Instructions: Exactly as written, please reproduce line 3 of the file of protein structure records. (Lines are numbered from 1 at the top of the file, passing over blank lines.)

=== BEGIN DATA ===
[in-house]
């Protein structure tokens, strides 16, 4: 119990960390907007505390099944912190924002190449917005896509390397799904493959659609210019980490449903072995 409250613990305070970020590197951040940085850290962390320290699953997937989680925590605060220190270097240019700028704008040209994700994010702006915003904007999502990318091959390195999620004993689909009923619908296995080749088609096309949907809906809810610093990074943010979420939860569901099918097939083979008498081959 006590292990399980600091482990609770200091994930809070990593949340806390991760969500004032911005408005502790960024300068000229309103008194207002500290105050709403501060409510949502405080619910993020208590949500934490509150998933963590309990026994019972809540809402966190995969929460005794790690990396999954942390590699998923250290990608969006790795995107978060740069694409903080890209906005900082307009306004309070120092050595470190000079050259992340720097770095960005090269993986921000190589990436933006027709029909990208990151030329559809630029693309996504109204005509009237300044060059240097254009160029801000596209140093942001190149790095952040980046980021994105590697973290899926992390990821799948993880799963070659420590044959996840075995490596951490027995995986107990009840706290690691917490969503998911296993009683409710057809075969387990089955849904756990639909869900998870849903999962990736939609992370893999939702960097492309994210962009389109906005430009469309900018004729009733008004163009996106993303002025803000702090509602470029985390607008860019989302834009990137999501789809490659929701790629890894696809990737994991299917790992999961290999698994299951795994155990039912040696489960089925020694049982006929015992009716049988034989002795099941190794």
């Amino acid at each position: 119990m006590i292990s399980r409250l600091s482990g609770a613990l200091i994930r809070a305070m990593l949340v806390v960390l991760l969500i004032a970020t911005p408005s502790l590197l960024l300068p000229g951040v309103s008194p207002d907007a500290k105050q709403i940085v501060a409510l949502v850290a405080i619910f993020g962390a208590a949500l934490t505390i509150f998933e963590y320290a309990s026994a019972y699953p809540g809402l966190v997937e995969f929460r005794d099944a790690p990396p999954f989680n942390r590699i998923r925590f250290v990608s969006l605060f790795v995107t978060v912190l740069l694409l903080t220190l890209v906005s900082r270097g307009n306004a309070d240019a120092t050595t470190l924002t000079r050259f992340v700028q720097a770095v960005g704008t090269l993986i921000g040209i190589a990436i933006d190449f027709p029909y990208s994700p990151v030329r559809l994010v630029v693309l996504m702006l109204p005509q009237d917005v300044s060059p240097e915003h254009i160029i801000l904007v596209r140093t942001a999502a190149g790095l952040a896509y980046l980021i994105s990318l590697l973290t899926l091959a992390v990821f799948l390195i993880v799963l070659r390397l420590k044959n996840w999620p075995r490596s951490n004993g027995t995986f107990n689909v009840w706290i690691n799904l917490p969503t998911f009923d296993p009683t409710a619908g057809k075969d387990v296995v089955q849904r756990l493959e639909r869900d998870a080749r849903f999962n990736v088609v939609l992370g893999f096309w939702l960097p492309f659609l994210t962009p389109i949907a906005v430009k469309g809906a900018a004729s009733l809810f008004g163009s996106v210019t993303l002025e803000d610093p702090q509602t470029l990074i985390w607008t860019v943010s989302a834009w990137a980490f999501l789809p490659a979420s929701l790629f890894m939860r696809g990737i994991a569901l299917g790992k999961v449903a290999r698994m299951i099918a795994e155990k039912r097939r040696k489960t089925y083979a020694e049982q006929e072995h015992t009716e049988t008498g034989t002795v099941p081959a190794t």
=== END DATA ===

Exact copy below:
């Amino acid at each position: 119990m006590i292990s399980r409250l600091s482990g609770a613990l200091i994930r809070a305070m990593l949340v806390v960390l991760l969500i004032a970020t911005p408005s502790l590197l960024l300068p000229g951040v309103s008194p207002d907007a500290k105050q709403i940085v501060a409510l949502v850290a405080i619910f993020g962390a208590a949500l934490t505390i509150f998933e963590y320290a309990s026994a019972y699953p809540g809402l966190v997937e995969f929460r005794d099944a790690p990396p999954f989680n942390r590699i998923r925590f250290v990608s969006l605060f790795v995107t978060v912190l740069l694409l903080t220190l890209v906005s900082r270097g307009n306004a309070d240019a120092t050595t470190l924002t000079r050259f992340v700028q720097a770095v960005g704008t090269l993986i921000g040209i190589a990436i933006d190449f027709p029909y990208s994700p990151v030329r559809l994010v630029v693309l996504m702006l109204p005509q009237d917005v300044s060059p240097e915003h254009i160029i801000l904007v596209r140093t942001a999502a190149g790095l952040a896509y980046l980021i994105s990318l590697l973290t899926l091959a992390v990821f799948l390195i993880v799963l070659r390397l420590k044959n996840w999620p075995r490596s951490n004993g027995t995986f107990n689909v009840w706290i690691n799904l917490p969503t998911f009923d296993p009683t409710a619908g057809k075969d387990v296995v089955q849904r756990l493959e639909r869900d998870a080749r849903f999962n990736v088609v939609l992370g893999f096309w939702l960097p492309f659609l994210t962009p389109i949907a906005v430009k469309g809906a900018a004729s009733l809810f008004g163009s996106v210019t993303l002025e803000d610093p702090q509602t470029l990074i985390w607008t860019v943010s989302a834009w990137a980490f999501l789809p490659a979420s929701l790629f890894m939860r696809g990737i994991a569901l299917g790992k999961v449903a290999r698994m299951i099918a795994e155990k039912r097939r040696k489960t089925y083979a020694e049982q006929e072995h015992t009716e049988t008498g034989t002795v099941p081959a190794t």